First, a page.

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Where the Islanders goals are coming from

The easy answer to the headline -- is: "Duh! John Tavares and Matt Moulson."

That's the issue of the moment: That these two childhood friends and 2009 newcomers are the only ones scoring for the Islanders. Outside of Richard Park's tally in a 6-1 loss in New Jersey, no Islander besides JT and Mighty Matt has scored a goal since Nov. 27, a 3-1 win over Pittsburgh six games ago.

But when we jump on guys for not scoring, it's good to remember a huge chunk of scoring comes from the powerplay. Of the Islanders' 79 goals so far, 22 (28%) have come via that route. Eight of Tavares's 15 goals have come with the man advantage. If you're not on the powerplay, it's that much harder to wrack up points. Worse, if most of your ice time is spent killing penalties or carrying subpar wingers at 5-on-5, then you're spending most of the time just fighting to keep the puck out of your own net.

So one way to look at this issue: Take the powerplay out of the equation. Who are the Islanders' best scorers at 5-on-5?

One metric, with the aid of Gabe at Behind the Net: Who is scoring the most goals per 60 minutes of 5-on-5 ice time?

As you'll see below [Warning: Table ahead!], the answers are ... the usual suspects. However, the order has been shuffled a bit, making Matt Moulson look even better than you might already think. And by this metric at least, one much-debated streaky forward still looks pretty good -- even though he has scored exactly one goal since his October hat trick.

Goals PP Goals ES Goals G/60min. 5on5
Moulson 14 3 11 1.57
Tambellini 7 3 4 1.02
Tavares 15 8 7 0.98
Hunter 5 2 3 0.94
Bailey 7 1 5 0.73
Nielsen 3 0 3 0.65
Bergenheim 4 0 3 0.49
Sutton 3 0 3 0.44
Jackman 2 0 2 0.43
Witt 2 0 2 0.33
Park 2 0 2 0.31
Okposo 5 2 3 0.3
Martinek 2 0 1 0.2
Sim 2 1 1 0.19
Hillen 1 0 1 0.14
Striet 4 2 2 0.11


Matt Moulson, with 11 even-strength goals, is the team's 5-on-5 king to this point. [Video fun: His recent natural hat trick in Atlanta, captured below, featured two even-strength goals and one powerplay goal that wasn't even a traditional setup-in-the-zone PP play]:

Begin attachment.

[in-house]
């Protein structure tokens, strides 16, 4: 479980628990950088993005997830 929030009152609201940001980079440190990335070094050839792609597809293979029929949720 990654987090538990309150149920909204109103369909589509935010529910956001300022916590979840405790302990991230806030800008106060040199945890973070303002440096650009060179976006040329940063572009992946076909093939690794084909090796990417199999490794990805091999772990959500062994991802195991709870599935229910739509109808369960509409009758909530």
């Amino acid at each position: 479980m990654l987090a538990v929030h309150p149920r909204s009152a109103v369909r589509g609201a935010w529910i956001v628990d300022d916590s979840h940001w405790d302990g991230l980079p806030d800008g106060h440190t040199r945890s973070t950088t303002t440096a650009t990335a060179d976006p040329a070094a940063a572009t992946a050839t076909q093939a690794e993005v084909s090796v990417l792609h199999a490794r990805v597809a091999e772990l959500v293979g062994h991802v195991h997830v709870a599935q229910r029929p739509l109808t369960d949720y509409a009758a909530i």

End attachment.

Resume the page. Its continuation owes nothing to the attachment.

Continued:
But back to that table: Other than Jeff Tambellini at the high end and Kyle Okposo at the low end, where everyone ranks isn't too shocking. Okposo gets a lot of minutes, period, so his low goal total thus far makes him stand out (in a bad way), even though he's still been generating a lot of chances. Tambellini, who scored once in November, is (numerically at least) living off that October hot streak.

Okposo's experience -- clanging shots off crossbars, yet setting Tavares up in his office -- tells us that even after 30 games and good linemates, your numbers won't always reflect the work that you've been doing. Meanwhile, the two young centers we're hoping will be two-way producers, Josh Bailey and Frans Nielsen, each have fewer even-strength points (7 each) than Richard Park and Sean Bergenheim (9 each), who are hardly looked at as scorers.

Of Course I Will Find a Way to Blame This on the Blueline

There are a hundred ways to try to get a handle on what's happening in hockey's flowing, chaotic, difficult-to-encapsulate game -- both in strictly numeric terms and in nebulous descriptive terms. (Who's been playing with better linemates? Who's been playing against tougher competition? Who's been fatigued from playing so much PK? Who can't find a groove because they're never on a consistent line and they never get more than 11 paltry minutes? And of course the tried-and-true: Who suffers because the coach just hates him, I know it, I can see it in his eyes?) Everything is a cascade of factors, from the goalie behind you to the health of the lineup to the luck of the schedule.

So subjectively, I look at the names on that table and see the makings of a passable "top six" forward corps that ought to put up decent numbers over the long haul. And if that supposition is true (you may easily disagree), you know what I keep coming back to as a reason it's not happening? The blueline. The transition game. Aside from Jack Hillen, probably Andy Sutton (who's frankly been good this year by any measure), and certainly Mark Streit (who has not been as dominating as he was last year, in part because partner Bruno Gervais has not replicated last year's growth), this group isn't fit to consistently get the puck out and supply the Islanders forwards at 5-on-5.

As has been the issue since Scott Gordon arrived, the group as a whole cannot consistently deliver the promise of Gordon's scheme, so we're going to get fits and starts. We're going to get glimpses of the excitement the future will bring, mixed with doses of reality about the blueline Garth Snow has gone with and the below-average forwards who remain.

Until the cavalry of better defensemen arrive. I think.

That's one round-about theory. With the given that the eternal answer is "The Islanders need better players," I'm curious to hear yours.